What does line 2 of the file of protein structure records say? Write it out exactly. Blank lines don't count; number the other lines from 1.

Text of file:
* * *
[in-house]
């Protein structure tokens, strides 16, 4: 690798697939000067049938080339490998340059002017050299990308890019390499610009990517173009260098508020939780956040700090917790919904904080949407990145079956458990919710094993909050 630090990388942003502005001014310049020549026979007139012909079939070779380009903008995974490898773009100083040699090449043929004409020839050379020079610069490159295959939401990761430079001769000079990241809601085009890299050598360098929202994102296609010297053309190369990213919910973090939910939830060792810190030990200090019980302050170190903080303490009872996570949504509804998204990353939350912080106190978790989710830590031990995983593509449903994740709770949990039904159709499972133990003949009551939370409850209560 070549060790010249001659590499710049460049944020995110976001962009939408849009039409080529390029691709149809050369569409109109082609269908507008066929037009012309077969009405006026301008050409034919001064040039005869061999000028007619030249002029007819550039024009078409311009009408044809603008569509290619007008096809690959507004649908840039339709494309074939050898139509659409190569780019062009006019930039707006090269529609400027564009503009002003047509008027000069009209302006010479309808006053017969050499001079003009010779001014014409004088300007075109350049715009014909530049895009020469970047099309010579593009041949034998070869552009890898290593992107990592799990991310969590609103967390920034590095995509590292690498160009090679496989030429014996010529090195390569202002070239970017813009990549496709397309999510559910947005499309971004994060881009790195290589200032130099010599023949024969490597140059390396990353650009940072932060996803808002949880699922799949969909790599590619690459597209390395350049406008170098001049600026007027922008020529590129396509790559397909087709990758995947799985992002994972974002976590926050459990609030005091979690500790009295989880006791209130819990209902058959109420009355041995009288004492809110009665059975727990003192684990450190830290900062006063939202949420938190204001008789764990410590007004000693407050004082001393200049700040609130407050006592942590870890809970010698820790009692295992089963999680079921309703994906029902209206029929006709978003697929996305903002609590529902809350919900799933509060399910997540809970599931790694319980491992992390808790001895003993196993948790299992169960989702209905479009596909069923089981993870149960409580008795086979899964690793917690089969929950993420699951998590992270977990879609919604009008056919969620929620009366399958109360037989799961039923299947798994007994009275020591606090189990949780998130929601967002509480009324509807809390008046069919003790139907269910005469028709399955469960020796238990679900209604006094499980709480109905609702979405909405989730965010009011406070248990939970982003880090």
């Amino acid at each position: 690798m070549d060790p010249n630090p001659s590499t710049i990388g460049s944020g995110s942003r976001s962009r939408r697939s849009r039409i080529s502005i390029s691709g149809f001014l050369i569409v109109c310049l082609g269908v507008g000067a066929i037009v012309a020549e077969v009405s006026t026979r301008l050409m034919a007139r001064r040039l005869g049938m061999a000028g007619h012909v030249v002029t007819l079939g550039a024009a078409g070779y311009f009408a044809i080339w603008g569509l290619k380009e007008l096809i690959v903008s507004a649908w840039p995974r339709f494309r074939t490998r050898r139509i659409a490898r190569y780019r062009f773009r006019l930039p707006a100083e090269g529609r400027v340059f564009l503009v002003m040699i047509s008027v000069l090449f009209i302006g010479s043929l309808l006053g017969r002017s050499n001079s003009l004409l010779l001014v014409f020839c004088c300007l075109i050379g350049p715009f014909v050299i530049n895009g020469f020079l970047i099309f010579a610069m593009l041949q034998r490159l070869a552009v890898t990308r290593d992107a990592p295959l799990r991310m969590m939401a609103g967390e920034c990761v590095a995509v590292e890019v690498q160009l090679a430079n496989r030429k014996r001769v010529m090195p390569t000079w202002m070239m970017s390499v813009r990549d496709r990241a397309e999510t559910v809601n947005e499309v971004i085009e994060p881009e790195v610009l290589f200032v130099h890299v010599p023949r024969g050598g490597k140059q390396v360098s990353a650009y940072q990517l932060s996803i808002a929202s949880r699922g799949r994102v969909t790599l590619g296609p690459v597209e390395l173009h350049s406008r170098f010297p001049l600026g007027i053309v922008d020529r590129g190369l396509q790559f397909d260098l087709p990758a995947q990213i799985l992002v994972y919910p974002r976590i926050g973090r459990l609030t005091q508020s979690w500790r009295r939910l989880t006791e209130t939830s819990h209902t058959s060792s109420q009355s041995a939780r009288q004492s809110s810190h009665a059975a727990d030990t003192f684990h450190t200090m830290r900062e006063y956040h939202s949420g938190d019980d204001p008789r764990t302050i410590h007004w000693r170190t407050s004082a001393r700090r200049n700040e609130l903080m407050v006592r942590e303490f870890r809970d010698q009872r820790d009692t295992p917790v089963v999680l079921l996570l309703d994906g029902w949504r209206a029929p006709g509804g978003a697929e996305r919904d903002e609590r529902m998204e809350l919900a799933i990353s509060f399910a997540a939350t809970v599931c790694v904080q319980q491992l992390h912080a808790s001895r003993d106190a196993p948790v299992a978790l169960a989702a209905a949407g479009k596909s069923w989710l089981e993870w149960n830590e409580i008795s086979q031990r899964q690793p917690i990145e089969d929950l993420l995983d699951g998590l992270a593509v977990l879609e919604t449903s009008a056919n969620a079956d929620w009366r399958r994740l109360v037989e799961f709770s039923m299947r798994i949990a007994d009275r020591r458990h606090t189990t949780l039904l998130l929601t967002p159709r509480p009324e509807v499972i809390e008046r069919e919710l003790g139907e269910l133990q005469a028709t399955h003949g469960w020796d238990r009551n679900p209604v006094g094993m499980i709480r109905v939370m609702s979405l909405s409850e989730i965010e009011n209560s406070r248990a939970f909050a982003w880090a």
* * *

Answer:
């Protein structure tokens, strides 16, 4: 690798697939000067049938080339490998340059002017050299990308890019390499610009990517173009260098508020939780956040700090917790919904904080949407990145079956458990919710094993909050 630090990388942003502005001014310049020549026979007139012909079939070779380009903008995974490898773009100083040699090449043929004409020839050379020079610069490159295959939401990761430079001769000079990241809601085009890299050598360098929202994102296609010297053309190369990213919910973090939910939830060792810190030990200090019980302050170190903080303490009872996570949504509804998204990353939350912080106190978790989710830590031990995983593509449903994740709770949990039904159709499972133990003949009551939370409850209560 070549060790010249001659590499710049460049944020995110976001962009939408849009039409080529390029691709149809050369569409109109082609269908507008066929037009012309077969009405006026301008050409034919001064040039005869061999000028007619030249002029007819550039024009078409311009009408044809603008569509290619007008096809690959507004649908840039339709494309074939050898139509659409190569780019062009006019930039707006090269529609400027564009503009002003047509008027000069009209302006010479309808006053017969050499001079003009010779001014014409004088300007075109350049715009014909530049895009020469970047099309010579593009041949034998070869552009890898290593992107990592799990991310969590609103967390920034590095995509590292690498160009090679496989030429014996010529090195390569202002070239970017813009990549496709397309999510559910947005499309971004994060881009790195290589200032130099010599023949024969490597140059390396990353650009940072932060996803808002949880699922799949969909790599590619690459597209390395350049406008170098001049600026007027922008020529590129396509790559397909087709990758995947799985992002994972974002976590926050459990609030005091979690500790009295989880006791209130819990209902058959109420009355041995009288004492809110009665059975727990003192684990450190830290900062006063939202949420938190204001008789764990410590007004000693407050004082001393200049700040609130407050006592942590870890809970010698820790009692295992089963999680079921309703994906029902209206029929006709978003697929996305903002609590529902809350919900799933509060399910997540809970599931790694319980491992992390808790001895003993196993948790299992169960989702209905479009596909069923089981993870149960409580008795086979899964690793917690089969929950993420699951998590992270977990879609919604009008056919969620929620009366399958109360037989799961039923299947798994007994009275020591606090189990949780998130929601967002509480009324509807809390008046069919003790139907269910005469028709399955469960020796238990679900209604006094499980709480109905609702979405909405989730965010009011406070248990939970982003880090």